|Feb-20-03|| ||Honza Cervenka: If 14...Kd8, then 15.Rxd1 Qb6 16.Nc6+ Kc7 17.Be5+ Kb7 18.Na5+ Ka6 19.Bg4 Qg6 20.Be2+ Kb6 21.Rc1 and there is no defence against threat 22.Bd4+. |
|Apr-01-04|| ||Gypsy: Gypsy : Brutal 16.Bc6+ K~ 17.Bxa8 (after 14.- Kd8 15.Rxd1 Qb6) is devastating enough. White has an overwhelming material edge and better position. This fact could give a comfort to one's mind when commencing 11.Nce5! (after the push 10.- b5?).|
Duras probably could have put up a stiffer resistance after 15.- Ba4 (instead of 15.- Bh5) 16.Nc5 Bb4, but Rubinstein's advantage should produce a win anyway.
Vienna 1908 results: 1-3 Duras, Maroczy, Schlechter (14/19); 4 Rubinstein (13); 5 Teichmann (12); 6 Spielmann (11.5); 7-8 Perlis, Tartakover (11); 9-11 Leonhardt, Marshall, Mieses (10).
|Apr-17-04|| ||tamar: In hindsight, the ungainly 11...♕b7 hangs onto material for a bit longer, but after 12 ♘xg4 ♘xg4 13 ♗d3 ♖d8 14 ♕c2 (threatening ♗e4) ♕b6 15 0-0 e6 16 ♘d4 ♘xd4 17 ♗xd4 Black is pushed off the board. |
|Apr-08-05|| ||Whitehat1963: Rubinstein in his prime. Pretty game. |
|Apr-18-05|| ||nasmichael: Masterful. I was introduced to this game through Irving Chernev's Twelve Great Chess Players and their Best Games. Although this compilation was from 1976, do any of you in the community have some praise from the book, and from the games selected by Chernev? I like Akiba myself--Chernev takes some good examples, but I am a bit in the dark after viewing this 1907 "Rubinstein Immortal" against G. Rotlevi, not yet in this database. I think I will submit it in the proper place to <Chessgames> for them to consider--|
[Event "From Chernev's 12 Great Chess Players and Their Best Games"]
[Date "Reviewed 2005.04.18; Originally Lodz, 1907"]
[White "G. Rotlevi"]
[Black "Akiba Rubenstein"]
1. d4 d5 2. Nf3 e6 3. e3 c5 4. c4 Nc6 5. Nc3 Nf6 6. dxc5 Bxc5 7. a3 a6 8.
b4 Bd6 9. Bb2 O-O 10. Qd2 Qe7 11. Bd3 dxc4 12. Bxc4 b5 13. Bd3 Rd8 14. Qe2
Bb7 15. O-O Ne5 16. Nxe5 Bxe5 17. f4 Bc7 18. e4 Rac8 19. e5 Bb6+ 20. Kh1
Ng4 21. Be4 Qh4 22. g3 Rxc3 23. gxh4 Rd2 24. Qxd2 Bxe4+ 25. Qg2 Rh3
White resigns. 0-1.
|Apr-18-05|| ||offramp: Seems like a reasonable game, though it may not quite make the standard. Submit it and see what they say. |
|Apr-18-05|| ||iron maiden: Rotlewi vs Rubinstein, 1907 |
|Apr-18-05|| ||nasmichael: Thanks for the spelling modification--I had not considered it; I will in the future.
Iron Maiden, thank you for your speed and diligence. |
|Sep-20-06|| ||notyetagm: Rubinstein makes winning look easy: play an explosive combination to win a pawn and then simply use the extra pawn to win the endgame.|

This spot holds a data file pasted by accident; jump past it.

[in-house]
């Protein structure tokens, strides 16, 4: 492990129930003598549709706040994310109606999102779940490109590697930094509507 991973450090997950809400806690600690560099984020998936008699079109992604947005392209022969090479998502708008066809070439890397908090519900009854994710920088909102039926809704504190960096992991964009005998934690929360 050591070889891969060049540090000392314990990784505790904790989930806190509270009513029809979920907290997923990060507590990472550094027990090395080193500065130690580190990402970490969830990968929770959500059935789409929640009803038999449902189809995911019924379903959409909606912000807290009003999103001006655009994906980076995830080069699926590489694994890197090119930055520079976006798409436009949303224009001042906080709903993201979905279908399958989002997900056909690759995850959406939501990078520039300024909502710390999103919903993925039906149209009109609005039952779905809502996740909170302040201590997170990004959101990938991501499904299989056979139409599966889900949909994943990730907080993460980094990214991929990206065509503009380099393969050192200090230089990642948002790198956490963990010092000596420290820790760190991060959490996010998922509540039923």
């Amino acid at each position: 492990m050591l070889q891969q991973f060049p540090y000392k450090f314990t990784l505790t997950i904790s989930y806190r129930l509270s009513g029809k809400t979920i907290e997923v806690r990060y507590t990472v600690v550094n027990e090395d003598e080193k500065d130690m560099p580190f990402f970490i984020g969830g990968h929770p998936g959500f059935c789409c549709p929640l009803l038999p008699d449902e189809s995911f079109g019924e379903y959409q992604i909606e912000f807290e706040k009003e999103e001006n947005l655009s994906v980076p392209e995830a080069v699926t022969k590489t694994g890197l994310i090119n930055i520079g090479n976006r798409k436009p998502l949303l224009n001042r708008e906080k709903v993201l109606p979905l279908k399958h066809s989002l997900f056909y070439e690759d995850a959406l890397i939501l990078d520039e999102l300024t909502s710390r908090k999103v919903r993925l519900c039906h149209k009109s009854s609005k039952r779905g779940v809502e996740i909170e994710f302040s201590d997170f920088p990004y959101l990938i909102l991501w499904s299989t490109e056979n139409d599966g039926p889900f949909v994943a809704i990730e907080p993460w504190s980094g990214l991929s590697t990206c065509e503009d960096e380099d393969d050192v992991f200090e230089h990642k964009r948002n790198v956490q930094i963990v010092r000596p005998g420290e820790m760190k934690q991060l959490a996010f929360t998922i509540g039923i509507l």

|Oct-13-06|| ||Somer: This is one of the best games ever. Rubinstein was perhaps the greatest artist the chessworld has ever produced.|
|Nov-03-07|| ||Poisonpawns: Fantastic Attacking chess here|
|Nov-18-07|| ||MissesManyMoves: Walter Tevis mentions this game briefly in his 1983 novel The Queens' Gambit. (page 51)|
|Nov-24-07|| ||Karpova: This game won a prize for the most brilliant game of the tournament (Minev/Donaldson).|
|Aug-06-08|| ||arsen387: Rubinstein is the greatest player ever not to become a World Champion. He really deserved to be. Great game and annotations help a lot. I liked the mate that could have arised after 13...Kd8 14.Rxd1+ Kc8 15.Ba6+ Kb8 16.Nc6+ Qxc6 17.Be5+ (17...Qc7 18.Rd8+ mate) 18.Rc1!! and mate next move, as is described in annotation to move 13.|
|Jun-03-10|| ||Crocage: this game should be in the daily puzzle|
|May-10-15|| ||Blind Pigs: I appreciated A.R.'s not swapping the N for the dark squared bishop. Seems obvious that this would probably lead to a draw (as opposed to swapping it for thr light squared bishop in a couple moves), but it's surprising how many players make careless positional errors like that.|
|May-11-15|| ||MagnusVerMagnus: If Rubenstein had the positions that Capa had out of the openings he would have been WC for many years, only endgame player comparable imho is Carlsen, though many like Morphy, Lasker, Petrosian, Karpov, Kasparov, and Kramnik are very close.|
|Feb-06-16|| ||TheFocus: Two brilliancy prizes were donated by Baron Albert de Rothschild. The first prize of 300 crowns was awarded to Rubinstein for his victory over Duras; and the second prize of 200 crowns was awarded to Marshall for his victoty over Mieses.|
Source: <American Chess Bulletin> August 1908>, pg. 169.
|Jun-15-17|| ||keypusher: <MagnusVerMagnus: If Rubenstein had the positions that Capa had out of the openings he would have been WC for many years,>|
What makes you think he didn't? I've heard Capablanca called many things, but opening expert isn't one of them. Rubinstein, on the other hand...
<only endgame player comparable imho is Carlsen, though many like Morphy, Lasker, Petrosian, Karpov, Kasparov, and Kramnik are very close.>
|Jun-15-17|| ||MissScarlett: Offhand, I can't recall if Rubinstein ever had a world championship challenge accepted by Lasker or Capa. The problem being that it was then incumbent on the challenger to raise most, if not all of the prize fund, by soliciting monies from wealthy patrons. In that regard, Rubinstein was about as useful as a pair of sunglasses on a man with one ear. Passing around the yarmulke at the local synagogue probably wouldn't have helped much.|
|Jun-15-17|| ||keypusher: < MissScarlett: Offhand, I can't recall if Rubinstein ever had a world championship challenge accepted by Lasker >|
I hesitate to disagree with you, but I thought a match with Lasker was on the calendar for October 1914.
|Jun-15-17|| ||schnarre: ...Another good example of the Queen being deployed too soon, & getting duly punished for it.|
|Jun-16-17|| ||kevin86: A great finish! after a good start.|